Martin Maechler maechler at stat.math.ethz.ch
Tue Nov 27 15:49:25 CET 2001

```>>>>> "Emmanuel" == Emmanuel Charpentier <charpent at bacbuc.dyndns.org> writes:

Emmanuel> According to Thomas Lumley :

>> In a sense it's doing the opposite of what you thought.

>> The definition of order() is basically that
>> a[order(a)]
>> is in increasing order. This works with your example, where the correct
>> order is the fourth, second, first, then third element.

>> You may have been looking for rank(), which returns the rank of the
>> elements
/R> a <- c(4.1, 3.2, 6.1, 3.1) /
/>R> order(a) /
>> [1] 4 2 1 3
/>R> rank(a) /
>> [1] 3 2 4 1
>> so rank() tells you what order the numbers are in, order() tells you how
>> to get them in ascending order.

Emmanuel> Hmmm ... meaning that order behaves like the
Emmanuel> (gradeup) APL function, right ? (Yes, I'm *that*
Emmanuel> old ...).

Emmanuel> That should imply that, barring possible ties,
Emmanuel> rank(x) == order(order(x)). Right ?

Emmanuel> So : why distinc implementations ? Are there
Emmanuel> efficiency considerations I'm missing ?

Emmanuel> Or am I completely mistaken ?

no, only partly:

1) order(order(x)) is only the same as rank() when there are no ties :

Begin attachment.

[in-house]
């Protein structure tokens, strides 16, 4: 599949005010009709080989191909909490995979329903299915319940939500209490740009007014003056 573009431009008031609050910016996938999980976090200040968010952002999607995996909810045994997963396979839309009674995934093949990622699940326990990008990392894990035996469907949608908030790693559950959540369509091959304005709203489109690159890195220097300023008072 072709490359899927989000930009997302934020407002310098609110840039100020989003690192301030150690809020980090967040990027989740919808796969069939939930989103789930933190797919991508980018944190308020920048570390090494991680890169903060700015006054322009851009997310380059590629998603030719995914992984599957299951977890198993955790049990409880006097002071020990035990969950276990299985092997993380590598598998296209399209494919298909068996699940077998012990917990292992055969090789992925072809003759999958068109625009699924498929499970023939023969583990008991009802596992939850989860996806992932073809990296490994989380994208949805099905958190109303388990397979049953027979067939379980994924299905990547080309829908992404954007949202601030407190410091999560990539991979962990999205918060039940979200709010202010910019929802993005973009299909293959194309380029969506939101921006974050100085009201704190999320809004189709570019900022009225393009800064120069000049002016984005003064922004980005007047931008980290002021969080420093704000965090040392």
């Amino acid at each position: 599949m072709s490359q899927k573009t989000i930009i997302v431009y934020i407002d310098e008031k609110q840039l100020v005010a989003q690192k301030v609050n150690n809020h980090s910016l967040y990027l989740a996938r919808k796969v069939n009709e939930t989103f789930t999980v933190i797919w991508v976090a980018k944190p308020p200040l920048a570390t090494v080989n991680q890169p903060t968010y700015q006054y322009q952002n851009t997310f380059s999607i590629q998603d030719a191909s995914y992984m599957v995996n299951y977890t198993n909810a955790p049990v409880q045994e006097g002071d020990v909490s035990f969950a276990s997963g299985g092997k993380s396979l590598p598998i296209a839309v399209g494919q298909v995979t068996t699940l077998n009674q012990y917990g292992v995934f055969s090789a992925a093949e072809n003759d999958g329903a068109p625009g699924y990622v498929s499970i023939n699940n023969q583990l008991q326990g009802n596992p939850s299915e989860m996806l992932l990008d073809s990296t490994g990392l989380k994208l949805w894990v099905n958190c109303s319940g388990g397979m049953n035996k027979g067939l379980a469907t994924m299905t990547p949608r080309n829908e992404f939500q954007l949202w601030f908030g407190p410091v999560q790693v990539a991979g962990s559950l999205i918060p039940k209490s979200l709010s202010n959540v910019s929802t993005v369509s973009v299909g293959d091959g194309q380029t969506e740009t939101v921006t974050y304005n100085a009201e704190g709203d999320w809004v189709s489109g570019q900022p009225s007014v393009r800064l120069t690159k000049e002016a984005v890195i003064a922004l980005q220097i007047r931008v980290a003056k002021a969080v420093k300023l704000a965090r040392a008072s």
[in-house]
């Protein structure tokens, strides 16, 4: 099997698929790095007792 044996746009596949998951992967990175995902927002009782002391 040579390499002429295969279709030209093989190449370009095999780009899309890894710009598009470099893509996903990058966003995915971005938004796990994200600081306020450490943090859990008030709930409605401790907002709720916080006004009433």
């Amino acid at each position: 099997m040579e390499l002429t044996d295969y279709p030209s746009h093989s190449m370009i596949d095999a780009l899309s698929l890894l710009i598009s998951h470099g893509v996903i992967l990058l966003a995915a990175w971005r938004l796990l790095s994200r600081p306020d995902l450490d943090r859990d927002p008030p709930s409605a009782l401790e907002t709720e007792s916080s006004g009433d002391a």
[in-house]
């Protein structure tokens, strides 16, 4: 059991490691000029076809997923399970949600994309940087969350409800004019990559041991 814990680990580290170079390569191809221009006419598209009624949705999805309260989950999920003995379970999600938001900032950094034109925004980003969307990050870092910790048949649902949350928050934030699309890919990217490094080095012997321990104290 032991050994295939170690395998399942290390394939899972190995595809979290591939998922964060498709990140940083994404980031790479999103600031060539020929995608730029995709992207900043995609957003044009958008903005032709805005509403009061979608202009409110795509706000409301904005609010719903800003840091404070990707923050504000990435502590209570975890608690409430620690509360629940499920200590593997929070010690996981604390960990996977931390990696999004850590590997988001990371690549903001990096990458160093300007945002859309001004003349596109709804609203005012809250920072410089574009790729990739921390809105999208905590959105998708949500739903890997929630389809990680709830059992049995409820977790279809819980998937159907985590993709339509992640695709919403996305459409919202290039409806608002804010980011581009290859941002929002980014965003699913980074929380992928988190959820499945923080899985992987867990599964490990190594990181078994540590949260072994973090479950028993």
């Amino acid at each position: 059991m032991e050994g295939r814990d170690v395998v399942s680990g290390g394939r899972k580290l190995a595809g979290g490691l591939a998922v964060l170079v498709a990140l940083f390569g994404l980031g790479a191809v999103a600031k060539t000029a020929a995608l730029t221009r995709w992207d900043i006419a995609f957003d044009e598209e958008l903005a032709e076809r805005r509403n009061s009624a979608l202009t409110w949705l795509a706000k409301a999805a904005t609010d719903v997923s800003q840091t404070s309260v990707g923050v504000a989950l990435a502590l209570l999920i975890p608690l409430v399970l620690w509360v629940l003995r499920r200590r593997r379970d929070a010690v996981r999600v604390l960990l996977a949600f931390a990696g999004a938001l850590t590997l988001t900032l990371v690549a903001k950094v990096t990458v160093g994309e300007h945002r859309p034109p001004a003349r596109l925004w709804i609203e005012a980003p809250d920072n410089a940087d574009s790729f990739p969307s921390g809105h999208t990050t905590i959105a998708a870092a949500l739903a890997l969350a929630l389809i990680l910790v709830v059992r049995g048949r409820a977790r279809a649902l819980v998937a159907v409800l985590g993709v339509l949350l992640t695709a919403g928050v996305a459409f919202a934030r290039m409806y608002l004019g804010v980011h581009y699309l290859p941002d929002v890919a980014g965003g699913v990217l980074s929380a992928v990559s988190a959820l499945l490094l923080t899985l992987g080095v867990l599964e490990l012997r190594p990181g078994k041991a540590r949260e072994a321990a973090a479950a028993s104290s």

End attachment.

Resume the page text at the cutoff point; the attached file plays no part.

> set.seed(101); x <- round(runif(20),3) ; any(duplicated(x))
[1] FALSE
> rank(x)
[1] 15 16 13 11  7 18  8 19 20 14  6 17  9  2 12  5  4 10  1  3
> all(rank(x) == order(order(x)))
[1] TRUE
ie. they *are* the same

> x <- c(3, 4,2,4,2,5,2,1,5)
> cbind(x = x, rankx = rank(x), oox = order(order(x)))
x rankx oox
[1,] 3   5.0   5
[2,] 4   6.5   6
[3,] 2   3.0   2
[4,] 4   6.5   7
[5,] 2   3.0   3
[6,] 5   8.5   8
[7,] 2   3.0   4
[8,] 1   1.0   1
[9,] 5   8.5   9
>

So you see that rank(x) is really the mean of the corresponding
oo(x) whenever x values are tied.

2) I used to be an APL afficionado myself: My first `real' (;-)
computer language in high-school time.
Efficiency considerations are quite a bit an issue.
Iverson's APL came from the partly wrong idea that all we need
in computing is just a bit more general than what math has
operators which *did* have a beauty, but also *did* lead to
contorted programming...
The idea that you only needed new things if they were not
available by a few compositions of APL operators lead to lots
of inefficiencies.
If there was no R (S), maybe I'd still be using APL
occasionally (I'm kidding); I once was proud about a fast one-liner
prime-number function.... ;-)

Martin Maechler <maechler at stat.math.ethz.ch>	http://stat.ethz.ch/~maechler/
Seminar fuer Statistik, ETH-Zentrum  LEO D10	Leonhardstr. 27
ETH (Federal Inst. Technology)	8092 Zurich	SWITZERLAND
phone: x-41-1-632-3408		fax: ...-1228			<><
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